What is Fissured Tongue?

Fissured tongue, also known as lingua plicata or scrotal tongue or plicated tongue or furrowed tongue, is a common and a benign medical condition involving the top most surface of the tongue. Tongue which is normal and healthy has a relatively flat surface; whereas a fissured tongue, as the name itself indicates, has deep grooves/fissures in the middle and on the sides of the tongue. The fissures can vary in size as well as depth, varying from 2 to 6 mm. Almost 20% of people all over the world suffer from fissures and grooves on their tongue.

Fissured Tongue

Fissures first, usually, tend to develop in childhood; however, adults more commonly have them. Patient usually doesn’t have any symptoms with a fissured tongue unless there is a buildup of debris in them. People who suffer from a fissured tongue also can have other harmless tongue disorders such as geographic tongue. Geographic tongue is a medical condition where the tongue attains a map like appearance due to absence of tiny bumps on the tongue called papillae. The regions without the papillae are red and smooth in color.

Although the fissures in the tongue may look hideous, this is usually a harmless condition and does not require treatment.

Causes & Risk Factors of Fissured Tongue

The exact cause of getting fissures on the tongue is not known. According to researchers, fissured tongue is thought to be a variation of a normal tongue. There are certain factors which are believed to increase the risk of a fissured tongue:

  • Fissured tongue is thought to be hereditary. Having a family history of a fissured tongue increases the risk of it.
  • The depth of the grooves increase with age.
  • Environmental factors also contribute to development of fissured tongue.
  • Individuals with Down’s syndrome (trisomy 21) are at an increased risk to develop fissured tongue. Down’s syndrome is a genetic condition which causes various mental and physical impairments. Patients of Down’s syndrome, instead of having two copies of chromosome 21, have three copies of it.
  • Individuals with Melkersson-Rosenthal syndrome, which is a neurological condition, are at an increased risk to develop fissured tongue. The 3 primary symptoms of Melkersson-Rosenthal syndrome are: Fissured tongue, Bell’s palsy, and swelling of face and upper lip.
  • Men are more susceptible to have fissured tongue than women.

Signs & Symptoms of Fissured Tongue

  • There is an obvious deep groove(s) on the tongue clearly seen.
  • Patient may first develop fissures on tongue during childhood; although they are more common in adults.
  • Just like wrinkles, fissures on tongue also deepen with age.
  • A fissured tongue is spotted if the patient has regular dental checkups.
  • In a fissured tongue, the tongue appears, as if it was lengthwise split in half characterized with a deep groove in the center of the tongue with small grooves branching off it and present on the sides.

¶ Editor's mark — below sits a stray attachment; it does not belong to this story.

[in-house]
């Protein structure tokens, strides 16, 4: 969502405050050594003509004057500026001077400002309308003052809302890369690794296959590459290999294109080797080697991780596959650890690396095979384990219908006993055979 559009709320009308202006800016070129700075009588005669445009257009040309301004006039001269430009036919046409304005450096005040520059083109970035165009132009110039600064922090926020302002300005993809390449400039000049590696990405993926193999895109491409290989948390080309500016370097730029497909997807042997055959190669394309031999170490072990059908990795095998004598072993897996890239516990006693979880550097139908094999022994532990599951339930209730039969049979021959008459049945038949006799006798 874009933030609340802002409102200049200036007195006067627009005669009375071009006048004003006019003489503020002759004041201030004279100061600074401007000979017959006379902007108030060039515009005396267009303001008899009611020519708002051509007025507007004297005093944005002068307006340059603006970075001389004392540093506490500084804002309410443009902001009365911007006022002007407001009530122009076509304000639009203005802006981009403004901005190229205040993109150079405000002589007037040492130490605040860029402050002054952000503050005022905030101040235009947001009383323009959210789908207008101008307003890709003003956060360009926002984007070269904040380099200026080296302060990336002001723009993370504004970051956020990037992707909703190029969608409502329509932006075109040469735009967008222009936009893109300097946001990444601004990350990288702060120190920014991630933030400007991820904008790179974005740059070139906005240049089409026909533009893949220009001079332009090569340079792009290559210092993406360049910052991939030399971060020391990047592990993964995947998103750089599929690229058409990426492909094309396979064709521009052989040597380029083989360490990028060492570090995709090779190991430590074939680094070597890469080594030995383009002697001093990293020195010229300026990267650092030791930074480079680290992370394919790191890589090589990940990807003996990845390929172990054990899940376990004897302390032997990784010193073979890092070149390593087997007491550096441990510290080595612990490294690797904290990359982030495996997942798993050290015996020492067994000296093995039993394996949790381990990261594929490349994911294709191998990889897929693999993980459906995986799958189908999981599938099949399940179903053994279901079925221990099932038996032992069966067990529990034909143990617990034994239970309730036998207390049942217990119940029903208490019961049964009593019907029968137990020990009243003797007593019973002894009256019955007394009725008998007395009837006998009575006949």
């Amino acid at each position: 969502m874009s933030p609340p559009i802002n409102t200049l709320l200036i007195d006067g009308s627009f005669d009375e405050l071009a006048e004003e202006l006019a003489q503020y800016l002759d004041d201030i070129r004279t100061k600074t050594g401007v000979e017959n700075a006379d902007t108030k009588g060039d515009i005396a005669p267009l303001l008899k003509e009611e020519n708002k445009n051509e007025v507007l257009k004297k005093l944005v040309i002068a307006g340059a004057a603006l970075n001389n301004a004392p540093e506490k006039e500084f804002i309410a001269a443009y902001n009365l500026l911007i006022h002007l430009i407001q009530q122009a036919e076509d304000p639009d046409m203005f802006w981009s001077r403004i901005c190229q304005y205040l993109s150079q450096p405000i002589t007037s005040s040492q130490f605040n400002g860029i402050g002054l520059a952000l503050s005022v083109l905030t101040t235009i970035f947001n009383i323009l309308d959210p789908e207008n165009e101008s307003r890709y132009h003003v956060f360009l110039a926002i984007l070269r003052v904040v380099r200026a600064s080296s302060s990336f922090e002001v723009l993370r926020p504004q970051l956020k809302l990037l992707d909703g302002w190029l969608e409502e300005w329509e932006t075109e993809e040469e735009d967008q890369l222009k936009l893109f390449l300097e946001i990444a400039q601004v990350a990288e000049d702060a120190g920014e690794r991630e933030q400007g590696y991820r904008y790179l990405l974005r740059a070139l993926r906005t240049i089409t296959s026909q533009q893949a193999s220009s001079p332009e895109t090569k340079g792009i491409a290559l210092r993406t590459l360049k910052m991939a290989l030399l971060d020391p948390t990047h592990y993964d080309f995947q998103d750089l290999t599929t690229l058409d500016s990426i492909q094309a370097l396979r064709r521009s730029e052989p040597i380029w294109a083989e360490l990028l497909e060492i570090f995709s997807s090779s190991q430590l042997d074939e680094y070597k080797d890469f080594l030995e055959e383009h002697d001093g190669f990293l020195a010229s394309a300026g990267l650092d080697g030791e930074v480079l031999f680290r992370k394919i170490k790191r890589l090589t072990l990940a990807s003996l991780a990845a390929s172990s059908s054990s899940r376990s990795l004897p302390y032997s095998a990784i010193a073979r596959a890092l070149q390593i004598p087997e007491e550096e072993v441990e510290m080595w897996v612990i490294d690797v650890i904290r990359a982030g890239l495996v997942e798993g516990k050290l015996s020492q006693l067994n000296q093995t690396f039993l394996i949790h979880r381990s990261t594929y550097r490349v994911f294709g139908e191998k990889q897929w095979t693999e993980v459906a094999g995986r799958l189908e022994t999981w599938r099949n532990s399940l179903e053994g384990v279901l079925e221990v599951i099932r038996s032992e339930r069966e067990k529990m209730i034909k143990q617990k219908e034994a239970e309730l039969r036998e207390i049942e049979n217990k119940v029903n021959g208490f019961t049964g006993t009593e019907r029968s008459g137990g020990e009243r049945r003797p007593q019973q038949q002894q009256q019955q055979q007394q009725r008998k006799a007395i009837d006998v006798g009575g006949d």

• Some grooves can connect with each other and the tongue looks as if it is divided into different sections or lobes.
  • The middle region of the tongue is commonly affected, although other areas, such as the sides of the tongue can also be affected.
  • Fissured tongue is not a harmful or a contagious condition.
  • Patient with fissures on the tongue can also have halitosis (bad breath) due to accumulation of debris in the fissures.
  • Patients with fissured tongue may also experience burning sensation of the tongue.
  • Along with a fissured tongue, patient may also experience other harmless tongue disorders, such as geographic tongue. Geographic tongue is a medical condition where the tongue has a map like appearance. This occurs due to absence of papillae on the tongue. The areas which do not have these tiny bumps are red and smooth in color.

Investigations for Fissured Tongue

Having regular dental checkups helps in early detection of fissured tongue. Visual inspection is sufficient for diagnosis of fissured tongue, due to the obvious cracks/fissures/clefts/grooves seen on the tongue, especially in the middle region.

Treatment for Fissured Tongue

Treatment for Fissured Tongue

Treatment is not commonly required for fissured tongue, as it is a harmless/benign condition. Many researchers are of the belief that the fissured tongue is a variance of a normal tongue. Patient with fissured tongue tends to develop symptoms like irritation, if debris or dead cells are collected in the fissures. For relief of this, gentle brushing of the tongue is required. It is also important to follow good dental and oral hygiene so as to avoid plaque and bacteria from collecting in the fissures. This can also lead to bad breath (halitosis) along with an increased risk for tooth decay. It is also very important for patients with fissures on the tongue to have regular dental checkups along with following a daily dental routine, such as daily brushing and flossing. Regular visits to dentist are also a must. If patient is suffering from bad breath, then mouth washes should be used and the tongue should be gently brushed to clean the debris in the fissures of the tongue.

If patient has other medical conditions, such as Down ‘s syndrome and Melkersson-Rosenthal syndrome, which have caused the fissured appearance of the tongue, then the patient needs to consult a specialist.

Pramod Kerkar, M.D., FFARCSI, DA
Pramod Kerkar, M.D., FFARCSI, DA
Written, Edited or Reviewed By: Pramod Kerkar, M.D., FFARCSI, DA Pain Assist Inc. This article does not provide medical advice. See disclaimer
Last Modified On:January 25, 2019

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